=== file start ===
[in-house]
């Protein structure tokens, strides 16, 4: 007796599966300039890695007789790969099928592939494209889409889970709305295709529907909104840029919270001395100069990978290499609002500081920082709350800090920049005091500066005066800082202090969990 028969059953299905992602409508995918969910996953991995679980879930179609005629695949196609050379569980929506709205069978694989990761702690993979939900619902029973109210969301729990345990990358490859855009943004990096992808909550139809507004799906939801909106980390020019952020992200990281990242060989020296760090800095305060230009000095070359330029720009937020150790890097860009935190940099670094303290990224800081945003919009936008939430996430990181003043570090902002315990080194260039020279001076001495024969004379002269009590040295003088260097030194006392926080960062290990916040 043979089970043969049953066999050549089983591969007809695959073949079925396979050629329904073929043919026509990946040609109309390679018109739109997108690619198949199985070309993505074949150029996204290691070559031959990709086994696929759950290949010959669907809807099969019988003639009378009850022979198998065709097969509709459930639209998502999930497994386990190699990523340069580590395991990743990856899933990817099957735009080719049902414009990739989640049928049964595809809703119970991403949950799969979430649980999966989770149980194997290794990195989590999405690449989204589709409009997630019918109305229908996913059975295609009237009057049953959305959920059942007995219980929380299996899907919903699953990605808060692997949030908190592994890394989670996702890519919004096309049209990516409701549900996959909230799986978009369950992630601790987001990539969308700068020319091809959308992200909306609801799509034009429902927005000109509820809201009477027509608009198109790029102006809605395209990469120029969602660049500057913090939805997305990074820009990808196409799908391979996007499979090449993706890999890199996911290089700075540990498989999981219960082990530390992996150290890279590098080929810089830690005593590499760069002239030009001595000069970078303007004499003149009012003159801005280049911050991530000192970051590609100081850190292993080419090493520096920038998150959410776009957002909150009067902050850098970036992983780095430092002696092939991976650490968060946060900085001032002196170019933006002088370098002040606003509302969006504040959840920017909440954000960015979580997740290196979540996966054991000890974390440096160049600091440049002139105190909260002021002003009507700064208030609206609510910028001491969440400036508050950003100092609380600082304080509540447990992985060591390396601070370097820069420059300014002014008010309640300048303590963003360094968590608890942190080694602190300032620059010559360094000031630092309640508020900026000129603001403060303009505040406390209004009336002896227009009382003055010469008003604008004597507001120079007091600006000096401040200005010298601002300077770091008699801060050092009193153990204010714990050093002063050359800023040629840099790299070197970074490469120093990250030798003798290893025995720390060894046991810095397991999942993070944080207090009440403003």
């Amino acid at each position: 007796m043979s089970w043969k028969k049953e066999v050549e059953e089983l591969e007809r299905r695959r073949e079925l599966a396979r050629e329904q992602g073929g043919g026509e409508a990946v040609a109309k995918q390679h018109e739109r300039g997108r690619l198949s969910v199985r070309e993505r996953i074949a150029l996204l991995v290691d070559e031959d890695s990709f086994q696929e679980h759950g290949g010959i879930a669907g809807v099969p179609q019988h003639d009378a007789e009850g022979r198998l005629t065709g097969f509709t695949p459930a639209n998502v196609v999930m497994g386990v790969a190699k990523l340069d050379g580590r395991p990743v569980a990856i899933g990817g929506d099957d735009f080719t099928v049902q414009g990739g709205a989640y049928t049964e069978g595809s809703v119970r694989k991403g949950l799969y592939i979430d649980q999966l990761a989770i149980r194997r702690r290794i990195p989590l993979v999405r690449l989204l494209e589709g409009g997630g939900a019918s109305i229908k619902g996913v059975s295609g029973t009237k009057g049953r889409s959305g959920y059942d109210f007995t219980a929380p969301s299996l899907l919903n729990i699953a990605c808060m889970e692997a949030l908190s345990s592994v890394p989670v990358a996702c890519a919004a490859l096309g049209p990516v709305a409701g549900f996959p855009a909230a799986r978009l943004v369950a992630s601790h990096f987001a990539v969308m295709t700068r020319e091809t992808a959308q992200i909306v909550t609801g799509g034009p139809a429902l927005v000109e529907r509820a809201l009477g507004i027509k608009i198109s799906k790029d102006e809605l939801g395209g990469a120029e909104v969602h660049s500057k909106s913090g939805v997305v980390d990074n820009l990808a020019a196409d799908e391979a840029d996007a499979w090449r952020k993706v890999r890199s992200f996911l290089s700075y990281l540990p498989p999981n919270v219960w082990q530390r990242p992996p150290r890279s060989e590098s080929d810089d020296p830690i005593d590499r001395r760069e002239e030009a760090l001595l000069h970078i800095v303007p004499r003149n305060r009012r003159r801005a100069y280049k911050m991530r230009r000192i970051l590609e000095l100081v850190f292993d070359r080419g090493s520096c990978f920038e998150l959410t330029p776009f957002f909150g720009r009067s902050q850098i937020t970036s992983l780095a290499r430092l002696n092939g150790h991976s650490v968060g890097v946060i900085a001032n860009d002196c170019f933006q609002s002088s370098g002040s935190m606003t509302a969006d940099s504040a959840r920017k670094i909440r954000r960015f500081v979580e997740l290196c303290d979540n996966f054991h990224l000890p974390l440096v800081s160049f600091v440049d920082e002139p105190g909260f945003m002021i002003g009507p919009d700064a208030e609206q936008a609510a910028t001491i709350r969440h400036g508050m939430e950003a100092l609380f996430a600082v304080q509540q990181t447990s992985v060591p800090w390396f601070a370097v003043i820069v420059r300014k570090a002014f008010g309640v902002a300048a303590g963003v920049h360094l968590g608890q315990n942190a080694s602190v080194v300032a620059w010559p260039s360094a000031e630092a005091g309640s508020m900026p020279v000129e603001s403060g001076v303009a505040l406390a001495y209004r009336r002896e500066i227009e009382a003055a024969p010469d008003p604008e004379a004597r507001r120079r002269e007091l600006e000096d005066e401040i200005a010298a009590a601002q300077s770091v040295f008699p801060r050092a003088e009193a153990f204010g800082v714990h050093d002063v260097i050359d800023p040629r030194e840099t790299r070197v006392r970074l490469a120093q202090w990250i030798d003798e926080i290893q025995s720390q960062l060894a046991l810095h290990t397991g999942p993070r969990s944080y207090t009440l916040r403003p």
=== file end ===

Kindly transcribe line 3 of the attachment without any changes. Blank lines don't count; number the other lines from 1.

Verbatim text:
């Amino acid at each position: 007796m043979s089970w043969k028969k049953e066999v050549e059953e089983l591969e007809r299905r695959r073949e079925l599966a396979r050629e329904q992602g073929g043919g026509e409508a990946v040609a109309k995918q390679h018109e739109r300039g997108r690619l198949s969910v199985r070309e993505r996953i074949a150029l996204l991995v290691d070559e031959d890695s990709f086994q696929e679980h759950g290949g010959i879930a669907g809807v099969p179609q019988h003639d009378a007789e009850g022979r198998l005629t065709g097969f509709t695949p459930a639209n998502v196609v999930m497994g386990v790969a190699k990523l340069d050379g580590r395991p990743v569980a990856i899933g990817g929506d099957d735009f080719t099928v049902q414009g990739g709205a989640y049928t049964e069978g595809s809703v119970r694989k991403g949950l799969y592939i979430d649980q999966l990761a989770i149980r194997r702690r290794i990195p989590l993979v999405r690449l989204l494209e589709g409009g997630g939900a019918s109305i229908k619902g996913v059975s295609g029973t009237k009057g049953r889409s959305g959920y059942d109210f007995t219980a929380p969301s299996l899907l919903n729990i699953a990605c808060m889970e692997a949030l908190s345990s592994v890394p989670v990358a996702c890519a919004a490859l096309g049209p990516v709305a409701g549900f996959p855009a909230a799986r978009l943004v369950a992630s601790h990096f987001a990539v969308m295709t700068r020319e091809t992808a959308q992200i909306v909550t609801g799509g034009p139809a429902l927005v000109e529907r509820a809201l009477g507004i027509k608009i198109s799906k790029d102006e809605l939801g395209g990469a120029e909104v969602h660049s500057k909106s913090g939805v997305v980390d990074n820009l990808a020019a196409d799908e391979a840029d996007a499979w090449r952020k993706v890999r890199s992200f996911l290089s700075y990281l540990p498989p999981n919270v219960w082990q530390r990242p992996p150290r890279s060989e590098s080929d810089d020296p830690i005593d590499r001395r760069e002239e030009a760090l001595l000069h970078i800095v303007p004499r003149n305060r009012r003159r801005a100069y280049k911050m991530r230009r000192i970051l590609e000095l100081v850190f292993d070359r080419g090493s520096c990978f920038e998150l959410t330029p776009f957002f909150g720009r009067s902050q850098i937020t970036s992983l780095a290499r430092l002696n092939g150790h991976s650490v968060g890097v946060i900085a001032n860009d002196c170019f933006q609002s002088s370098g002040s935190m606003t509302a969006d940099s504040a959840r920017k670094i909440r954000r960015f500081v979580e997740l290196c303290d979540n996966f054991h990224l000890p974390l440096v800081s160049f600091v440049d920082e002139p105190g909260f945003m002021i002003g009507p919009d700064a208030e609206q936008a609510a910028t001491i709350r969440h400036g508050m939430e950003a100092l609380f996430a600082v304080q509540q990181t447990s992985v060591p800090w390396f601070a370097v003043i820069v420059r300014k570090a002014f008010g309640v902002a300048a303590g963003v920049h360094l968590g608890q315990n942190a080694s602190v080194v300032a620059w010559p260039s360094a000031e630092a005091g309640s508020m900026p020279v000129e603001s403060g001076v303009a505040l406390a001495y209004r009336r002896e500066i227009e009382a003055a024969p010469d008003p604008e004379a004597r507001r120079r002269e007091l600006e000096d005066e401040i200005a010298a009590a601002q300077s770091v040295f008699p801060r050092a003088e009193a153990f204010g800082v714990h050093d002063v260097i050359d800023p040629r030194e840099t790299r070197v006392r970074l490469a120093q202090w990250i030798d003798e926080i290893q025995s720390q960062l060894a046991l810095h290990t397991g999942p993070r969990s944080y207090t009440l916040r403003p």